What Is AIDS? – The Difference Between HIV and AIDS?

AIDS stands for Acquired immune deficiency syndrome. It is a deadly disease caused by a virus known as Human Immunodeficiency Virus (HIV). The HIV directly attacks the immune system of the infected person such that the body’s defence system is rendered powerless as the virus propagates throughout the body, without the latter being able to get rid of it. The immune system otherwise initiates reactions to get rid of the foreign pathogens, be they bacteria of viruses. However, when it is itself attacked at its core, the body becomes helpless and has to bear the brunt of the multiplying viruses.

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As the virus impacts negatively on the person’s immunity, he becomes so much more vulnerable to other pathogens: being infected with other bacteria and viruses becomes easier, as the cells of the immune system can no longer fight foreign harmful susbtances. Therefore, a person infected with HIV becomes more susceptible to other infections and diseases. As the HIV spreads throughout the body, the immune system is increasingly weakened.

The virus is found in body fluids, namely the semen, vaginal fluids, blood, and breast milk of the infected people. Other body fluids like saliva and tears do not transmit the deadly virus. AIDS is an infectious disease: if an uninfected person gets into contact with the body fluids of another, he contracts the virus. Sexual contact and blood-to-blood contact are the ways through which the virus spreads from people to people. Additionally, pregnant women who are infected might also cause their babies to be infected with HIV, either during childbirth or via breastfeeding. Sexual contact includes oral and anal sex. Many have been infected through blood transfusion and the exchange of hypodermic needles.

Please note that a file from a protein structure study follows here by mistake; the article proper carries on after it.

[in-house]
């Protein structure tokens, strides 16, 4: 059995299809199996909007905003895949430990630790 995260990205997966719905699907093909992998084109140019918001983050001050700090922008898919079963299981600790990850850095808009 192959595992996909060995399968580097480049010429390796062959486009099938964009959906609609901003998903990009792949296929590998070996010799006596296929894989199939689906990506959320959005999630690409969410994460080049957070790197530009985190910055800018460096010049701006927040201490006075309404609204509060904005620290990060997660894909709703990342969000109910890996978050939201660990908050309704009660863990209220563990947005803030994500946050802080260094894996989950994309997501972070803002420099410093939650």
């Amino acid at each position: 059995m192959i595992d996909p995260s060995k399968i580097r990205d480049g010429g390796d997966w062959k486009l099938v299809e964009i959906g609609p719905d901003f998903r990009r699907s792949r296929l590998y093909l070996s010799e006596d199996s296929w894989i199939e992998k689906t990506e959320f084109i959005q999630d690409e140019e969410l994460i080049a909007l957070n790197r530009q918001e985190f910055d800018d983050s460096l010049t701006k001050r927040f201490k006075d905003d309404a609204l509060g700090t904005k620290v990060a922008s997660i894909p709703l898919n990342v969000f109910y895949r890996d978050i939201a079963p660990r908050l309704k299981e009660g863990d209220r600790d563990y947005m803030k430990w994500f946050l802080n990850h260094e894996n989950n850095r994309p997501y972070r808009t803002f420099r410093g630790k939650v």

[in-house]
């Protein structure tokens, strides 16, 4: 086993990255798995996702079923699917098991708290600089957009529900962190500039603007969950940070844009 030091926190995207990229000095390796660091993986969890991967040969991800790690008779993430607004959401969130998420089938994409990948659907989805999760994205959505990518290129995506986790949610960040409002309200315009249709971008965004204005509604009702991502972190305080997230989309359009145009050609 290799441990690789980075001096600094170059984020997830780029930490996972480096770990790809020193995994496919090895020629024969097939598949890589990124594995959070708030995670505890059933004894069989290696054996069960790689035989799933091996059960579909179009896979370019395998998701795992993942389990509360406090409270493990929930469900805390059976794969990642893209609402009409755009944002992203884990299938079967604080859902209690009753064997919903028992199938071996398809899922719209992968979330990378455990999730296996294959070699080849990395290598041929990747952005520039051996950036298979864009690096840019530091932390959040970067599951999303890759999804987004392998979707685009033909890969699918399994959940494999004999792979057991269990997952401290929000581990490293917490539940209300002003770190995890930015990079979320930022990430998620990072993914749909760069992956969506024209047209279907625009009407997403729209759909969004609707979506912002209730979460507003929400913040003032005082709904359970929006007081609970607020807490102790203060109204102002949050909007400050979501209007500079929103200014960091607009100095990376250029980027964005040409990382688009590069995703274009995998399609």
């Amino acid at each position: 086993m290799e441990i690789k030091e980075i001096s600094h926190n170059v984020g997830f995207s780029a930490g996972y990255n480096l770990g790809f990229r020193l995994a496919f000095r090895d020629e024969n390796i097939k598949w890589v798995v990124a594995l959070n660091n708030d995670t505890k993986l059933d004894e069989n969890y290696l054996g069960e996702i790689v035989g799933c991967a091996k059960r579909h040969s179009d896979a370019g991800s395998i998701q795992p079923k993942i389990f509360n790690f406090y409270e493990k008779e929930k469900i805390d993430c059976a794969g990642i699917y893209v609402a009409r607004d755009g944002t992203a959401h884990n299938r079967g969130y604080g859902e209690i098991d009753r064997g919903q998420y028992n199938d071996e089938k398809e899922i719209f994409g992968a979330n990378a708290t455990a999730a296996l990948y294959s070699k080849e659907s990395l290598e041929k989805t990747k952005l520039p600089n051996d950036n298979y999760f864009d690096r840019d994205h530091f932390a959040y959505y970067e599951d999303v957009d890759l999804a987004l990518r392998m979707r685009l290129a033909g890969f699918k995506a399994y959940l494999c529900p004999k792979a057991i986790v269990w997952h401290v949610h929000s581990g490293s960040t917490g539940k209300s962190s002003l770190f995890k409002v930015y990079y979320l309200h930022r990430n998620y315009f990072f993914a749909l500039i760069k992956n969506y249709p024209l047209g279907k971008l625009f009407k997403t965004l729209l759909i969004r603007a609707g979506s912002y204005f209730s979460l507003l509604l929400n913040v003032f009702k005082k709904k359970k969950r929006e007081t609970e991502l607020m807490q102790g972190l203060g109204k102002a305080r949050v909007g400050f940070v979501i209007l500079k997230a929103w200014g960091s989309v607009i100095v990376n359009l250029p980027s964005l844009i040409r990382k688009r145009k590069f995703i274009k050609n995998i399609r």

HIV vs AIDS?

It is important to differentiate between HIV and AIDS. HIV is the name of the virus, and those infected with the virus are said to have an HIV infection. Not everyone with the infection has AIDS. AIDS is a disease which results from the infection over time. It is a gradual process. Many who are infected with HIV develop AIDS later in their life.

Whe initially infected with HIV, the person might suffer from influenza-like diseases. Following this stage is a long period of time where the person does not experience any symptom. However, as the virus gradually spreads, impacting on the immune system, the person becomes increasingly susceptible to opportunistic infections and tumours.

Preventive measures include the practice of safe sex to curb the transmission of HIV. Needle-exchange programs also form part of the campaign to combat AIDS.

No cure or vaccine exists yet to do away completely with the disease.

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